How do current building codes affect an older home?

Answered by Jeffrey Anderson ~ July 17, 2013 ~ No Comments

I am trying to sell my 1979 house and an inspector reported that I need a fire rated door between my garage and bedroom. Given the age of the home is this required? In addition, the inspector stated each room needed its own heat source. I have a pellet stove rated to heat my entire home. Do I really need to install a heat source in every room? The home is located in Kern County, California.

- Nickie

Jeffrey Anderson

Nickie, complying with building codes can be somewhat confusing from state to state -- sometimes even from jurisdiction to jurisdiction within the same state. The two primary residential codes used in this country and which inspectors go by are normally decided at the state level. However, many local jurisdictions have the leeway to tweak the codes a little to meet their specific needs.

That being said, I wouldn't think that any jurisdiction would require that an older home be brought up to modern code standards if it met the standards being used when it was built. The only exception that I'm aware of is when remodeling or a home addition is done and even then, meeting the modern code is only required in the area affected by the project.

When you say that an inspector is telling you that the improvements are needed, I'm guessing the person is an independent contractor hired by a potential purchaser. If so, I suggest checking with a Kern County building official to verify that what you're being told is correct.

Modern code does require that there be a fire-separation door between the garage and living areas. I'm not sure what 1979 code in Kern County required, but the official building inspector should know. Also, some solid wood and hollow-core metal doors meet fire-separation specifications so what you have may be okay even for today's building code.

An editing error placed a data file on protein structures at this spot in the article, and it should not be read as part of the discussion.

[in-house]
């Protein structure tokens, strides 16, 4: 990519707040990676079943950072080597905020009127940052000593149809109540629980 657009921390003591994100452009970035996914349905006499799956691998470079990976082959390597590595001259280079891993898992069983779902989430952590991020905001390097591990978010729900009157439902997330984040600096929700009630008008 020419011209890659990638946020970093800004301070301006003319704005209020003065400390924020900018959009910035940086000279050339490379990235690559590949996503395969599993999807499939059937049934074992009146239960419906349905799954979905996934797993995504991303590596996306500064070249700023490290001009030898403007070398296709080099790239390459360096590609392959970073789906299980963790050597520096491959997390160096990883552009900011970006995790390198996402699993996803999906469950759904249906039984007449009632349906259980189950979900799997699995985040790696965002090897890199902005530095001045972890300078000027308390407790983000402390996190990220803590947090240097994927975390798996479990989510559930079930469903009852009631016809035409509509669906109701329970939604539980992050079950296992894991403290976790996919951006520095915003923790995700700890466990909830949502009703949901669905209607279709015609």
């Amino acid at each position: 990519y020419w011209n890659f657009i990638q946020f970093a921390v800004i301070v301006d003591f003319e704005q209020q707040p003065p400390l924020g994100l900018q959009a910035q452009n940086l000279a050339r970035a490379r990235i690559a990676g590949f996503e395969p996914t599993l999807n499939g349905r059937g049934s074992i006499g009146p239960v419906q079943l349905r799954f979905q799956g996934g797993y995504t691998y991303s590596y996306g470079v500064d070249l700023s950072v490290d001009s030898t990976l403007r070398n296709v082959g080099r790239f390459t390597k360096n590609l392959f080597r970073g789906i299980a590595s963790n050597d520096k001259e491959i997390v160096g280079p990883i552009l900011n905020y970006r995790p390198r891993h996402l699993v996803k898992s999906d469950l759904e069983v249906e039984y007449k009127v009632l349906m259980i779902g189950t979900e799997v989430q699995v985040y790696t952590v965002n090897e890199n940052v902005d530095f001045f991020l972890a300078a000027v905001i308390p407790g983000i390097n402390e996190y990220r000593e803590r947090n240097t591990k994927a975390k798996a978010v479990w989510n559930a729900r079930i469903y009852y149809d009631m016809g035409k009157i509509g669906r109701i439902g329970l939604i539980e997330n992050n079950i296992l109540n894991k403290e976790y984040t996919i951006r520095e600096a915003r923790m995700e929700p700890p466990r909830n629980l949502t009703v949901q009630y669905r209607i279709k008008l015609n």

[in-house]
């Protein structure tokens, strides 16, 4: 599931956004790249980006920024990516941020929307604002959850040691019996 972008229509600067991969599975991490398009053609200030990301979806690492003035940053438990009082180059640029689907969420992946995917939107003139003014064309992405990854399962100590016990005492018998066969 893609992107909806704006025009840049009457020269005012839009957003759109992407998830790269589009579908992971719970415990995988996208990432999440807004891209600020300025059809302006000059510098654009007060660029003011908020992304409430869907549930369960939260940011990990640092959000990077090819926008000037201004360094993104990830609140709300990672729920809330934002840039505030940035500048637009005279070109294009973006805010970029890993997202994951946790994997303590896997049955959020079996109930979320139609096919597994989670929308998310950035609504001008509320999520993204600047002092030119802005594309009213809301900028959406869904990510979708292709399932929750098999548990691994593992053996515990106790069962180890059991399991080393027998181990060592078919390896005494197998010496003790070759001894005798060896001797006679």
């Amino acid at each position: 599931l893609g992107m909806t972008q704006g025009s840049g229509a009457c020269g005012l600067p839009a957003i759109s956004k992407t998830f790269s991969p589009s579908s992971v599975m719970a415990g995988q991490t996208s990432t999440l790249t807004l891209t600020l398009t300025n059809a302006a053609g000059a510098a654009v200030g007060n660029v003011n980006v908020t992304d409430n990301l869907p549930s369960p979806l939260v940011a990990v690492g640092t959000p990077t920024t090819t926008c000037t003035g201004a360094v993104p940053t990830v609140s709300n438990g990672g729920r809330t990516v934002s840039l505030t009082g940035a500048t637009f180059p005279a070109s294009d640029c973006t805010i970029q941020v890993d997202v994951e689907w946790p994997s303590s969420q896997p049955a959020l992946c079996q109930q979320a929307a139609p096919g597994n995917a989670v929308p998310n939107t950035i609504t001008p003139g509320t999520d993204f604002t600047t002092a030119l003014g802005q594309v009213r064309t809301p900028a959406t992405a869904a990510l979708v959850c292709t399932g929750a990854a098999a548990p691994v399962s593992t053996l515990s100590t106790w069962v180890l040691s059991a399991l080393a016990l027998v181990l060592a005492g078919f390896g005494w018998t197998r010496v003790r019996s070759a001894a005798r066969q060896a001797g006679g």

As far as a heating source being needed in each room, that requirement would be very unusual. Even modern code normally only requires that there be a heating system that is capable of maintaining the interior of a home at a specific temperature. There are many people in my area who heat their entire homes with pellet and wood stoves. I'm sure they would be quite upset to discover that a heat source had to be in each room before their houses could be sold.

Private inspectors can be very helpful when someone is purchasing a house, but if you're the seller, keep in mind that they're looking out for their client. I have had many potential home buyers hand me lists compiled by their independent inspectors of changes they wanted done to a home that had just been constructed.

Every once in a while there was a code or safety item that the official building inspector and I had missed, but most of the time they were changes that weren't required. If it meant selling the house, I might do a few of the items to make the buyer feel as if they were getting something -- fire-separation doors are normally fairly inexpensive so you might want to think of installing one in the same fashion.

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